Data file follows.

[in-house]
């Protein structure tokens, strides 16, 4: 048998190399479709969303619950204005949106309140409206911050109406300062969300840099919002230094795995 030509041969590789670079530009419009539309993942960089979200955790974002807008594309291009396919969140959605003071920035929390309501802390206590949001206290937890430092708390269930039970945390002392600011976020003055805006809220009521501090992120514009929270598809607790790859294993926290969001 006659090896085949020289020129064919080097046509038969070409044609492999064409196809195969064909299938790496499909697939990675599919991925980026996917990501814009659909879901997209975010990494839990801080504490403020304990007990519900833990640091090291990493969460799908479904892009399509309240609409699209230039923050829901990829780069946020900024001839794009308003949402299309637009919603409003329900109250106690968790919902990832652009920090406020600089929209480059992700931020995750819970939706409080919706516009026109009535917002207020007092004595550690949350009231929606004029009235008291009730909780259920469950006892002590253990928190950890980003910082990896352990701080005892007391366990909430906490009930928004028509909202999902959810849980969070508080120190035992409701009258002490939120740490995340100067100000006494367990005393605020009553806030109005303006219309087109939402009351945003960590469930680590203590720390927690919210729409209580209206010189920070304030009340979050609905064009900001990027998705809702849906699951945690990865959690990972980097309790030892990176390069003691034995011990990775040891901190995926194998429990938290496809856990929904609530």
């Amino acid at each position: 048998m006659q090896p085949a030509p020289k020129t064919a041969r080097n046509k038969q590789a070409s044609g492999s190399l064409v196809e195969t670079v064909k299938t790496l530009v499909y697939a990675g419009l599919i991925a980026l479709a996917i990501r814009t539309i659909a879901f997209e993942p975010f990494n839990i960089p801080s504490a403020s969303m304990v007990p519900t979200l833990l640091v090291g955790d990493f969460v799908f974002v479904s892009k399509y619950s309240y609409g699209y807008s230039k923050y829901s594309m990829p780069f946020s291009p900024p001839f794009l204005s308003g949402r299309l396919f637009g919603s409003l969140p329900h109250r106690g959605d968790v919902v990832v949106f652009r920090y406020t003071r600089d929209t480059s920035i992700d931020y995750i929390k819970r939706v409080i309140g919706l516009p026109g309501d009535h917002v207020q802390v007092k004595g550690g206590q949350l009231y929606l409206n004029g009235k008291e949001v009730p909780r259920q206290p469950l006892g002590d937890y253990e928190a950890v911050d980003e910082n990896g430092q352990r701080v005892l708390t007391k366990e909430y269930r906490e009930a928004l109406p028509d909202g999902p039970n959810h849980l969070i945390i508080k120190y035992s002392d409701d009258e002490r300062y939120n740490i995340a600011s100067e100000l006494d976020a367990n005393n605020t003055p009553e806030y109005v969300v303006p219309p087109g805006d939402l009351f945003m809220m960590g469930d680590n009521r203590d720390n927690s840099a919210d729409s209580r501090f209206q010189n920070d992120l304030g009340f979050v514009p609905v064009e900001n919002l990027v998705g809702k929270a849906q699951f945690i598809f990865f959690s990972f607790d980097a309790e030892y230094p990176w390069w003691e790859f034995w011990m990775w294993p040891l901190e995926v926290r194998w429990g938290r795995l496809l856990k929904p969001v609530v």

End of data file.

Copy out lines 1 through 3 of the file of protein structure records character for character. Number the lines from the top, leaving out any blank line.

[in-house]
């Protein structure tokens, strides 16, 4: 048998190399479709969303619950204005949106309140409206911050109406300062969300840099919002230094795995 030509041969590789670079530009419009539309993942960089979200955790974002807008594309291009396919969140959605003071920035929390309501802390206590949001206290937890430092708390269930039970945390002392600011976020003055805006809220009521501090992120514009929270598809607790790859294993926290969001 006659090896085949020289020129064919080097046509038969070409044609492999064409196809195969064909299938790496499909697939990675599919991925980026996917990501814009659909879901997209975010990494839990801080504490403020304990007990519900833990640091090291990493969460799908479904892009399509309240609409699209230039923050829901990829780069946020900024001839794009308003949402299309637009919603409003329900109250106690968790919902990832652009920090406020600089929209480059992700931020995750819970939706409080919706516009026109009535917002207020007092004595550690949350009231929606004029009235008291009730909780259920469950006892002590253990928190950890980003910082990896352990701080005892007391366990909430906490009930928004028509909202999902959810849980969070508080120190035992409701009258002490939120740490995340100067100000006494367990005393605020009553806030109005303006219309087109939402009351945003960590469930680590203590720390927690919210729409209580209206010189920070304030009340979050609905064009900001990027998705809702849906699951945690990865959690990972980097309790030892990176390069003691034995011990990775040891901190995926194998429990938290496809856990929904609530």
């Amino acid at each position: 048998m006659q090896p085949a030509p020289k020129t064919a041969r080097n046509k038969q590789a070409s044609g492999s190399l064409v196809e195969t670079v064909k299938t790496l530009v499909y697939a990675g419009l599919i991925a980026l479709a996917i990501r814009t539309i659909a879901f997209e993942p975010f990494n839990i960089p801080s504490a403020s969303m304990v007990p519900t979200l833990l640091v090291g955790d990493f969460v799908f974002v479904s892009k399509y619950s309240y609409g699209y807008s230039k923050y829901s594309m990829p780069f946020s291009p900024p001839f794009l204005s308003g949402r299309l396919f637009g919603s409003l969140p329900h109250r106690g959605d968790v919902v990832v949106f652009r920090y406020t003071r600089d929209t480059s920035i992700d931020y995750i929390k819970r939706v409080i309140g919706l516009p026109g309501d009535h917002v207020q802390v007092k004595g550690g206590q949350l009231y929606l409206n004029g009235k008291e949001v009730p909780r259920q206290p469950l006892g002590d937890y253990e928190a950890v911050d980003e910082n990896g430092q352990r701080v005892l708390t007391k366990e909430y269930r906490e009930a928004l109406p028509d909202g999902p039970n959810h849980l969070i945390i508080k120190y035992s002392d409701d009258e002490r300062y939120n740490i995340a600011s100067e100000l006494d976020a367990n005393n605020t003055p009553e806030y109005v969300v303006p219309p087109g805006d939402l009351f945003m809220m960590g469930d680590n009521r203590d720390n927690s840099a919210d729409s209580r501090f209206q010189n920070d992120l304030g009340f979050v514009p609905v064009e900001n919002l990027v998705g809702k929270a849906q699951f945690i598809f990865f959690s990972f607790d980097a309790e030892y230094p990176w390069w003691e790859f034995w011990m990775w294993p040891l901190e995926v926290r194998w429990g938290r795995l496809l856990k929904p969001v609530v």